Ben Graham: The Intelligent Investor & Key Ideas

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What is Ben Graham’s The Intelligent Investor about? What advice does Graham give about investing, and why is his advice so effective?

Ben Graham was a successful investor in the earlier part of the twentieth century. Ben Graham’s The Intelligent Investor has been reprinted many times and is often referenced as a fantastic guide for investing by major figures, including Warren Buffett.

Read more about Ben Graham, The Intelligent Investor, and the best investment advice.

Ben Graham: The Intelligent Investor

Investing well over the long term does not require incredible intelligence or deep insight. Instead, it requires two things:

  • A rational framework for making decisions
  • Preventing your emotions, and other people’s emotions, from overriding your framework

With these two elements, and without extensive trading experience, you can do better than more financially-educated people who lack patience, discipline, and emotional control.

Investing successfully in stocks requires keeping a few key principles in mind:

  • A stock is not just a mere object you trade. It is a piece of ownership in a business. Therefore, the stock has a fundamental value that is often not the share price. Understand the business, and you understand the fundamental value.
  • Pay attention to the price at which you buy stock. The more you pay for a stock, the lower your return will be. Buying stock carelessly, with the expectation that you can buy anytime at any price and still profit, is a mistake. As Graham says, “buy your stocks like you buy your groceries, not like you buy your perfume.”
  • The market has constant mood swings. At times, it is over-optimistic, which makes stocks too expensive. At other times, it is pessimistic, which makes stocks cheap. The key is to buy from pessimists and sell to optimists.
  • Keep a “margin of safety”—don’t get carried away and overpay for a stock, or a downturn can cause irrevocable losses.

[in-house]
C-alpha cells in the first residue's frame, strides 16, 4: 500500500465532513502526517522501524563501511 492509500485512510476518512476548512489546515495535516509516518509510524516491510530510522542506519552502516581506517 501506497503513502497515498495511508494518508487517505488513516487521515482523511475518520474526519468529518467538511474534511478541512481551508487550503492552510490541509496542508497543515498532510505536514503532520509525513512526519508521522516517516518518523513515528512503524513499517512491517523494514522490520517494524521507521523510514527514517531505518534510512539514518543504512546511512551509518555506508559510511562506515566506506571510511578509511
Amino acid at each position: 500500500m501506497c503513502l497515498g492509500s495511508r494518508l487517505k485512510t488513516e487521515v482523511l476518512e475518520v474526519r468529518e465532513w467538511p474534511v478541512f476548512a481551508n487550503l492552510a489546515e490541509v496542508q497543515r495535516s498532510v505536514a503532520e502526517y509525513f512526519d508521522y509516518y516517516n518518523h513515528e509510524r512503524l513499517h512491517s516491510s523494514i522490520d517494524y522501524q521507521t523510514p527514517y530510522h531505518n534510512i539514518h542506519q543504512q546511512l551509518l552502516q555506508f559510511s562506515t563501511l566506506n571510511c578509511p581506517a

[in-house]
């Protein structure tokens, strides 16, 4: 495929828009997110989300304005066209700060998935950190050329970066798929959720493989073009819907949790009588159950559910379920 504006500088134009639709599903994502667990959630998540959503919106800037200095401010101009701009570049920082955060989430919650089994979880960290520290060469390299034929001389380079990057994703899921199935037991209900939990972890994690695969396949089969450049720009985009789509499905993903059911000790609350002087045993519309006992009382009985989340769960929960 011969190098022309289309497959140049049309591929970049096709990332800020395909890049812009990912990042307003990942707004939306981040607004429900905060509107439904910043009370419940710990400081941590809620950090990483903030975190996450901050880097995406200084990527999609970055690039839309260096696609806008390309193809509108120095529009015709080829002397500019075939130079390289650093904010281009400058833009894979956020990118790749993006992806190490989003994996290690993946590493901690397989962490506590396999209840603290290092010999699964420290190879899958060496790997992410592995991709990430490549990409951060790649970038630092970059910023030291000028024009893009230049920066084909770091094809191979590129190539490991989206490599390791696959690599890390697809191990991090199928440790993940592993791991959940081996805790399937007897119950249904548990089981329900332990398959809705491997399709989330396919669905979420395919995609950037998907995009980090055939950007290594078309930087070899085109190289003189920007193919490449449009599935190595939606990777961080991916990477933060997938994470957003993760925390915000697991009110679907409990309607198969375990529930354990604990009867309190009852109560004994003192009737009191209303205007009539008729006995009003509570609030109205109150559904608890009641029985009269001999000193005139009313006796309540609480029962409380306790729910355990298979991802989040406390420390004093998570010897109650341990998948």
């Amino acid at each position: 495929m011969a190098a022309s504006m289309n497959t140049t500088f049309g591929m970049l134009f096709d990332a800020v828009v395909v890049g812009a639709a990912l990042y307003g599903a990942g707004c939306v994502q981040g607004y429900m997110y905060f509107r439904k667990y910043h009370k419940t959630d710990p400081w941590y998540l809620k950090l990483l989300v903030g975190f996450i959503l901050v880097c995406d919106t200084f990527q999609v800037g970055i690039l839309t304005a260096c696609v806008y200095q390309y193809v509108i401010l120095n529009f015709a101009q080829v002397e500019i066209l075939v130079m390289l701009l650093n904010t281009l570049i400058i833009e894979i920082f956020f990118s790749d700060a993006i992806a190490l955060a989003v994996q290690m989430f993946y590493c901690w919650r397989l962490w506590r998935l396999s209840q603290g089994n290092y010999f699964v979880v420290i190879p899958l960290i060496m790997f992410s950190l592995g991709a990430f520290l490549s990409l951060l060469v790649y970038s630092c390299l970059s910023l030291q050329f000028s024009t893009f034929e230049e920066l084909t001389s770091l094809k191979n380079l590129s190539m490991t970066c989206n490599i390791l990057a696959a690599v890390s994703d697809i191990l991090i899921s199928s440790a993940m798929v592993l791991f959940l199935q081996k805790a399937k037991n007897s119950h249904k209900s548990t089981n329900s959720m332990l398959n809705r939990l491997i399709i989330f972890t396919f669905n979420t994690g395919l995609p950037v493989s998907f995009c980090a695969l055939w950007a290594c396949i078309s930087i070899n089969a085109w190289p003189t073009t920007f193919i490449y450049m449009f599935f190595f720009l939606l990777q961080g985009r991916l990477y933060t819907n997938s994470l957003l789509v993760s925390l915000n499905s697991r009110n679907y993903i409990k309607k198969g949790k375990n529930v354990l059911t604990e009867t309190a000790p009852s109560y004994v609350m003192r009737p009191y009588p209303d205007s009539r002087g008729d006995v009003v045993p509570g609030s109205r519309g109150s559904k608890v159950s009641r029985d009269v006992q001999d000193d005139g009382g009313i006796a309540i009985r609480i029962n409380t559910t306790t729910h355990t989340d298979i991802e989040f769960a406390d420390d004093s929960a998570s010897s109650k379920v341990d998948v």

Warren Buffet read this book when he was 19 years old, and he still calls this “by far the best book about investing ever written. Here is a brief intro to Ben Graham and The Intelligent Investor.

Brief Biography of Benjamin Graham

Graham was born in 1894 and lived his childhood in New York. His father died when he was 9, the family business failed, and the family became poor. Her mother traded stocks on margin and became bankrupt in the stock market panic of 1907. This incident deeply influenced Graham’s thinking on the importance of not suffering grave losses in investing.

Graham attended Columbia for college and entered Wall Street. Here he obsessed over analyzing stocks and companies in minute detail. He eventually founded his investment firm, the Graham-Newman Partnership, where he employed a young Warren Buffett. Over 20 years, his firm returned 14.7% annually (after fees), compared to 12.2% for the stock market. 

In 1956, Graham Graham retired and closed his partnership and continued teaching and writing, sharing his principles of value investing worldwide. He died in 1976, a few years after his last revision of this book.

Graham led the movement of “value investing” and deeply influenced some of the world’s most successful investors, most notably Warren Buffett and Charlie Munger of Berkshire Hathaway. 

Topics in Ben Graham’s The Intelligent Investor

Investing well over the long term does not require incredible intelligence or deep insight. Ben Graham says in The Intelligent Investor that it requires two things:

  • A rational framework for making decisions
  • Preventing your emotions, and other people’s emotions, from overriding your framework

With these two elements, and without extensive trading experience, you can do better than more financially-educated people who lack patience, discipline, and emotional control.

Investing successfully in stocks requires keeping a few key principles in mind: